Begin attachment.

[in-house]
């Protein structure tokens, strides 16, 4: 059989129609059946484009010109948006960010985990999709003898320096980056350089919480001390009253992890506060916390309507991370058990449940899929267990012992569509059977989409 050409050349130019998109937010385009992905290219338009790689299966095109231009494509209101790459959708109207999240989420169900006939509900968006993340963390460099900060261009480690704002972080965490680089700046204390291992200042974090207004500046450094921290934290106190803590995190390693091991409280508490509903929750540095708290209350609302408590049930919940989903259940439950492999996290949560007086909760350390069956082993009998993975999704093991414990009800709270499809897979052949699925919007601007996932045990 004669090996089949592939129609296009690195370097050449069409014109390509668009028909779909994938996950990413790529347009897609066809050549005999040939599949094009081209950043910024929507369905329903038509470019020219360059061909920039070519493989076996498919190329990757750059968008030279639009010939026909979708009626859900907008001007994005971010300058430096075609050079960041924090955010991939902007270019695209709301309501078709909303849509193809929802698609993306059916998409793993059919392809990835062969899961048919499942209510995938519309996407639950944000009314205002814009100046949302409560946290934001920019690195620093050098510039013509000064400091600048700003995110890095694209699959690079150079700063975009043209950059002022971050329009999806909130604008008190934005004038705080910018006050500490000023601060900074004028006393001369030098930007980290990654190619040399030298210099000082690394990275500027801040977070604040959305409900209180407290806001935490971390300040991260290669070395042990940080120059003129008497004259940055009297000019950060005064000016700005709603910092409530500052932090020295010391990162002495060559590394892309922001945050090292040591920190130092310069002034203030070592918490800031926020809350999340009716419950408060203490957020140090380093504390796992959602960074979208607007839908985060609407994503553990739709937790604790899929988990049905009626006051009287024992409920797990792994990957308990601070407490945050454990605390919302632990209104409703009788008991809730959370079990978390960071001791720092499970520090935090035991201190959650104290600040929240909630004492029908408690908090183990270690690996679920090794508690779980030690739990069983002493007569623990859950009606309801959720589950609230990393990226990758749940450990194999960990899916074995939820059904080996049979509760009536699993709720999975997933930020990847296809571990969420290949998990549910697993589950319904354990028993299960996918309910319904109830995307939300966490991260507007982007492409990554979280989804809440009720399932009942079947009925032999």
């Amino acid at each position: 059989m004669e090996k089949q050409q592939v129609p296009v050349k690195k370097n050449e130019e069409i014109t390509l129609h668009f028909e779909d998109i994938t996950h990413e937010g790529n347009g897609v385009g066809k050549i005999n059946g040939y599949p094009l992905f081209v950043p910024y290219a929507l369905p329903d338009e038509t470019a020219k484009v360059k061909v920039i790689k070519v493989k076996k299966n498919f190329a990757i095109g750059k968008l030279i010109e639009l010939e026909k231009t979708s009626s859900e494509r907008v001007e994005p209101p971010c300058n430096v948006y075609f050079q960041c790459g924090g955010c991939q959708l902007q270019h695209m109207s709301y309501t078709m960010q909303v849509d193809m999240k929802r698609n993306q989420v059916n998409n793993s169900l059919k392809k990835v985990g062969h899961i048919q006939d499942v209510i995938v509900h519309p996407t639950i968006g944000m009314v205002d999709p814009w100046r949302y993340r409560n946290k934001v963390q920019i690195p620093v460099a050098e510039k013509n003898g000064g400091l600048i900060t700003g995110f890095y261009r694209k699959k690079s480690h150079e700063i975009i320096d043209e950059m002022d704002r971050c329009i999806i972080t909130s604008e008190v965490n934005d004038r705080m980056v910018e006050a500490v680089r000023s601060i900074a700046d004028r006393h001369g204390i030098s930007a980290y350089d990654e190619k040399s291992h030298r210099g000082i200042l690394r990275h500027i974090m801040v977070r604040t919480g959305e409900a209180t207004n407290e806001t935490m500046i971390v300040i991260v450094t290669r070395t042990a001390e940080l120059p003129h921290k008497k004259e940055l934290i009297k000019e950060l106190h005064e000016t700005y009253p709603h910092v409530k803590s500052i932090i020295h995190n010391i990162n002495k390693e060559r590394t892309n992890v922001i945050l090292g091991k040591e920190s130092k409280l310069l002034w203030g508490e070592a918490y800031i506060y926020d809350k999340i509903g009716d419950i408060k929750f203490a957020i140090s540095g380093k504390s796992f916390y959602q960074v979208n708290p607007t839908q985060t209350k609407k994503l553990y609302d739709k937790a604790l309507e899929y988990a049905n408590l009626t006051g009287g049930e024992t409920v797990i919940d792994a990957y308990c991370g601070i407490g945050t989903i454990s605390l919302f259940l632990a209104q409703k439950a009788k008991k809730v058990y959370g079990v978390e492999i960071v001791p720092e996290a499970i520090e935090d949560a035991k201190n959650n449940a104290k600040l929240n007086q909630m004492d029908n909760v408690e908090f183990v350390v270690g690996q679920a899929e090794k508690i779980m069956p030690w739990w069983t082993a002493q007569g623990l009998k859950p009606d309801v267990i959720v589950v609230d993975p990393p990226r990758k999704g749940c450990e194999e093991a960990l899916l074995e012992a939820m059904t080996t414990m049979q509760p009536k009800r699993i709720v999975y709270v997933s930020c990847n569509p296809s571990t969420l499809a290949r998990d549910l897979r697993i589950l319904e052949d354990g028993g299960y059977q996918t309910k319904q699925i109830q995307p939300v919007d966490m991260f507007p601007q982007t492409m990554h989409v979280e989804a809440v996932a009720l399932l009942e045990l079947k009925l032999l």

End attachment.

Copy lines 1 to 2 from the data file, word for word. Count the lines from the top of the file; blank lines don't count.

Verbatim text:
[in-house]
């Protein structure tokens, strides 16, 4: 059989129609059946484009010109948006960010985990999709003898320096980056350089919480001390009253992890506060916390309507991370058990449940899929267990012992569509059977989409 050409050349130019998109937010385009992905290219338009790689299966095109231009494509209101790459959708109207999240989420169900006939509900968006993340963390460099900060261009480690704002972080965490680089700046204390291992200042974090207004500046450094921290934290106190803590995190390693091991409280508490509903929750540095708290209350609302408590049930919940989903259940439950492999996290949560007086909760350390069956082993009998993975999704093991414990009800709270499809897979052949699925919007601007996932045990 004669090996089949592939129609296009690195370097050449069409014109390509668009028909779909994938996950990413790529347009897609066809050549005999040939599949094009081209950043910024929507369905329903038509470019020219360059061909920039070519493989076996498919190329990757750059968008030279639009010939026909979708009626859900907008001007994005971010300058430096075609050079960041924090955010991939902007270019695209709301309501078709909303849509193809929802698609993306059916998409793993059919392809990835062969899961048919499942209510995938519309996407639950944000009314205002814009100046949302409560946290934001920019690195620093050098510039013509000064400091600048700003995110890095694209699959690079150079700063975009043209950059002022971050329009999806909130604008008190934005004038705080910018006050500490000023601060900074004028006393001369030098930007980290990654190619040399030298210099000082690394990275500027801040977070604040959305409900209180407290806001935490971390300040991260290669070395042990940080120059003129008497004259940055009297000019950060005064000016700005709603910092409530500052932090020295010391990162002495060559590394892309922001945050090292040591920190130092310069002034203030070592918490800031926020809350999340009716419950408060203490957020140090380093504390796992959602960074979208607007839908985060609407994503553990739709937790604790899929988990049905009626006051009287024992409920797990792994990957308990601070407490945050454990605390919302632990209104409703009788008991809730959370079990978390960071001791720092499970520090935090035991201190959650104290600040929240909630004492029908408690908090183990270690690996679920090794508690779980030690739990069983002493007569623990859950009606309801959720589950609230990393990226990758749940450990194999960990899916074995939820059904080996049979509760009536699993709720999975997933930020990847296809571990969420290949998990549910697993589950319904354990028993299960996918309910319904109830995307939300966490991260507007982007492409990554979280989804809440009720399932009942079947009925032999």